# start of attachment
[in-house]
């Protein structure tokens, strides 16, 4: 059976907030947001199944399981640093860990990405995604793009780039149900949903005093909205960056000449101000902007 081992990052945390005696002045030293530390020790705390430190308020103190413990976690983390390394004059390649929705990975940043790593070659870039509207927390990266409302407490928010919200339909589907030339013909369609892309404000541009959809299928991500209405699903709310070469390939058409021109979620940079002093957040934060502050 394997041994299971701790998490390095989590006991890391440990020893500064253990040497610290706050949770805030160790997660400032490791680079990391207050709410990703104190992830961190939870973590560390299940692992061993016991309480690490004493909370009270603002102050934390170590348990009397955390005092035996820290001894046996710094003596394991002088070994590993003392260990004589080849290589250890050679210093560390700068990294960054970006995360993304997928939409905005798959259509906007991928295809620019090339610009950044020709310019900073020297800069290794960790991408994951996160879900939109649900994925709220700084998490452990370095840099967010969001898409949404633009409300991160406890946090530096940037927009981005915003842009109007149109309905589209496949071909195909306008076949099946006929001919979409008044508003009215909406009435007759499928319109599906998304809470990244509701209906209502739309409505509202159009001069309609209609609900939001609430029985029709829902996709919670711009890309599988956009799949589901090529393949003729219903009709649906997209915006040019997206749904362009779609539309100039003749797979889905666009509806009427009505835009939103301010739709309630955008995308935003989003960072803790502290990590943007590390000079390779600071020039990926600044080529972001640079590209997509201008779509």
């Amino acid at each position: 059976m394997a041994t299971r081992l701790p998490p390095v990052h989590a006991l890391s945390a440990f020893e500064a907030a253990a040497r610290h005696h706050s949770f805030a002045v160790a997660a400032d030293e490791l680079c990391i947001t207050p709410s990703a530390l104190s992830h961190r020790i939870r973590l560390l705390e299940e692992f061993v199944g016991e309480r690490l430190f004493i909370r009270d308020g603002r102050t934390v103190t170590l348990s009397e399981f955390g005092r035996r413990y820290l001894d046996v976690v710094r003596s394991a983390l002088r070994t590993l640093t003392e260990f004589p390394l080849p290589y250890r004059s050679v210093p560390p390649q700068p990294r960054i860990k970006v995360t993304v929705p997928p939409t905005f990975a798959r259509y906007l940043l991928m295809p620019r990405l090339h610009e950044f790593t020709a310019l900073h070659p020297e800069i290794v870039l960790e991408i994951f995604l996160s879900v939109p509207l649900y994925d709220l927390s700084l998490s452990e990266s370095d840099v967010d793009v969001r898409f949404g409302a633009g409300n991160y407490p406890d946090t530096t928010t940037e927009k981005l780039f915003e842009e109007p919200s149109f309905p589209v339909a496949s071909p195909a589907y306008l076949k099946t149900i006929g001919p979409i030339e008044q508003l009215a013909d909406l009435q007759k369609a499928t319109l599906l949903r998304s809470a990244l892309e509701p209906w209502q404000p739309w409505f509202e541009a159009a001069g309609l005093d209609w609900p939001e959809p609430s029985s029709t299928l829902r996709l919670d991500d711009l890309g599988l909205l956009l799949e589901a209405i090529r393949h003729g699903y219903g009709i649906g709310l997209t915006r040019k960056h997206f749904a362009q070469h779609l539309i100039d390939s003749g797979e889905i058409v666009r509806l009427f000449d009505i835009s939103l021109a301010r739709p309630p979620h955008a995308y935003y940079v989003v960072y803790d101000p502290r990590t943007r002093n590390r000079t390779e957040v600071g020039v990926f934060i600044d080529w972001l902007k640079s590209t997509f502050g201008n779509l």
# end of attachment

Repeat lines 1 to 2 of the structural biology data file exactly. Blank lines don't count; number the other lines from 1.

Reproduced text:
[in-house]
């Protein structure tokens, strides 16, 4: 059976907030947001199944399981640093860990990405995604793009780039149900949903005093909205960056000449101000902007 081992990052945390005696002045030293530390020790705390430190308020103190413990976690983390390394004059390649929705990975940043790593070659870039509207927390990266409302407490928010919200339909589907030339013909369609892309404000541009959809299928991500209405699903709310070469390939058409021109979620940079002093957040934060502050 394997041994299971701790998490390095989590006991890391440990020893500064253990040497610290706050949770805030160790997660400032490791680079990391207050709410990703104190992830961190939870973590560390299940692992061993016991309480690490004493909370009270603002102050934390170590348990009397955390005092035996820290001894046996710094003596394991002088070994590993003392260990004589080849290589250890050679210093560390700068990294960054970006995360993304997928939409905005798959259509906007991928295809620019090339610009950044020709310019900073020297800069290794960790991408994951996160879900939109649900994925709220700084998490452990370095840099967010969001898409949404633009409300991160406890946090530096940037927009981005915003842009109007149109309905589209496949071909195909306008076949099946006929001919979409008044508003009215909406009435007759499928319109599906998304809470990244509701209906209502739309409505509202159009001069309609209609609900939001609430029985029709829902996709919670711009890309599988956009799949589901090529393949003729219903009709649906997209915006040019997206749904362009779609539309100039003749797979889905666009509806009427009505835009939103301010739709309630955008995308935003989003960072803790502290990590943007590390000079390779600071020039990926600044080529972001640079590209997509201008779509």